Bay Shore’s dining scene is in for a real taste of the South when Fatwood Southern Kitchen opens next year. This new restaurant is all about bringing family and friends together for a night of unique twists on comfort food favorites like ribs and brisket, chicken fried steak and sweet tea. But don’t expect a menu of BBQ-sauce slathered fare.
“We’re calling it Fatwood Southern Kitchen because we don’t want it to be just about barbecue,” said owner Drew Dvorkin. “Barbecue is important, but it’s not the only thing people eat in the south…We want to bring in many of those influences.”
But there will be plenty of barbecue when this restaurant opens in January.
“I’m fascinated by barbecue culture and what it means to people. It’s like religion down [South] and that’s what I like about,” said Dvorkin, who partnered with businessmen Greg Mogil and Peter Petrakis and chef Marc Bynum (Hush American Bistro) to open the restaurant. “It’s something that’s common among everyone. There are people from all different backgrounds and paths in life, and different social and economic statuses, but they’re all united by barbecue. It’s in their culture.”
Southern dishes typically come in larger portions, but Fatwood Southern Kitchen is poised to cater to a market hungry for tasting menus and the ability to mix and match dishes. Instead of ordering one large platter of chicken fried steak covered in gravy, diners will be able to order it “on-a-stick” with a side of sausage gravy. It’s more user-friendly and gives the diner the ability to make it a full meal or one part of it.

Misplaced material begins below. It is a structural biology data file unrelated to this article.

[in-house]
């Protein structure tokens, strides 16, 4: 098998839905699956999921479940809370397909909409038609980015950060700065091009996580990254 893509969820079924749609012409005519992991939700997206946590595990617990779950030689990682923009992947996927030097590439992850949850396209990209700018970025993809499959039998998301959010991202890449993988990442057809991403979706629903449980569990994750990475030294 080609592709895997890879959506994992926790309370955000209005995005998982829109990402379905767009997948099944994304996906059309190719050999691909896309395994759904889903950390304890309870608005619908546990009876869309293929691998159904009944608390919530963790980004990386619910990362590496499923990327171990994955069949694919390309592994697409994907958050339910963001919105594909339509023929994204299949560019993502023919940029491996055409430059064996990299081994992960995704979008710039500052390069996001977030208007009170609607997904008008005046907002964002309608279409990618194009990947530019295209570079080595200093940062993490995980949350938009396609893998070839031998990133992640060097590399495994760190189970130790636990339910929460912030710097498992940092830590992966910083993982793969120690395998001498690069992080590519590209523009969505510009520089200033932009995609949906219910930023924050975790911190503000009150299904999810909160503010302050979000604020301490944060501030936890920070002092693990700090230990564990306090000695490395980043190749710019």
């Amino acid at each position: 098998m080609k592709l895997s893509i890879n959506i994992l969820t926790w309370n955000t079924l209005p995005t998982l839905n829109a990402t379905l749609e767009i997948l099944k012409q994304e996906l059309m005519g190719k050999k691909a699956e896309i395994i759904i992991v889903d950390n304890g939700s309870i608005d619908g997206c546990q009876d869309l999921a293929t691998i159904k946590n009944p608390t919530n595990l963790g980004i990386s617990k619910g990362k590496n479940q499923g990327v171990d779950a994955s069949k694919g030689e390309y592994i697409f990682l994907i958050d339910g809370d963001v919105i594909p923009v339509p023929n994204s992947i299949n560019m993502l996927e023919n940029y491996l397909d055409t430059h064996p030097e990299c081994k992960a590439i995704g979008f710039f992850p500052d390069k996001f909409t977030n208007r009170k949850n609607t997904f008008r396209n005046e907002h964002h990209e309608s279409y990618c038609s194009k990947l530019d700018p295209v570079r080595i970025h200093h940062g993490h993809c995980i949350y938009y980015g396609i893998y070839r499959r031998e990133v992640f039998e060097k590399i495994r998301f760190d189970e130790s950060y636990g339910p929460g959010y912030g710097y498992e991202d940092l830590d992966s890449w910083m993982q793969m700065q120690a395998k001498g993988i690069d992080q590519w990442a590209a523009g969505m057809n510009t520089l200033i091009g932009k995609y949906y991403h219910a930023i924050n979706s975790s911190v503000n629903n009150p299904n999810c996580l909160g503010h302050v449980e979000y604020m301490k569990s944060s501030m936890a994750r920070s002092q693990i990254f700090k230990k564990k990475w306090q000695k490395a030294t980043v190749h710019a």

“We’ll have amazing ribs, brisket and pulled pork because you can’t do barbecue without paying homage to all of the staples,” said Dvorkin. “But, Marc is going to be paying close attention to the sides too. We’ll have mac and cheese, but we want to go beyond that.”
The mixology program will be led by general manager Heather Cheetham. There will be innovative twists on adult versions of southern beverages likes teas, punches and lemonades. It will also celebrate a love for beer. Patrons can also expect a bar menu full of “little accompaniments” like deviled eggs and smoked peanuts.
The inside of the building is currently gutted down to the studs, but the 2,800-square-foot space will eventually seat 100 people comfortably. Drawings revealed some very special elements including a beautiful outdoor dining area on the east side of the property as well as garage doors leading into the restaurant.
Exposed rafters and high beams will add dimension and warmth to the space whereas white subway tile will keep it looking modern and fresh. Diners will also be able to see and smell the 2,400-pound southern fried smokers cooking in the open kitchen.
“When people walk in to the restaurant, they’ll feel and smell the fire. It’ll be like a warm hug greeting you at the door,” said Dvorkin.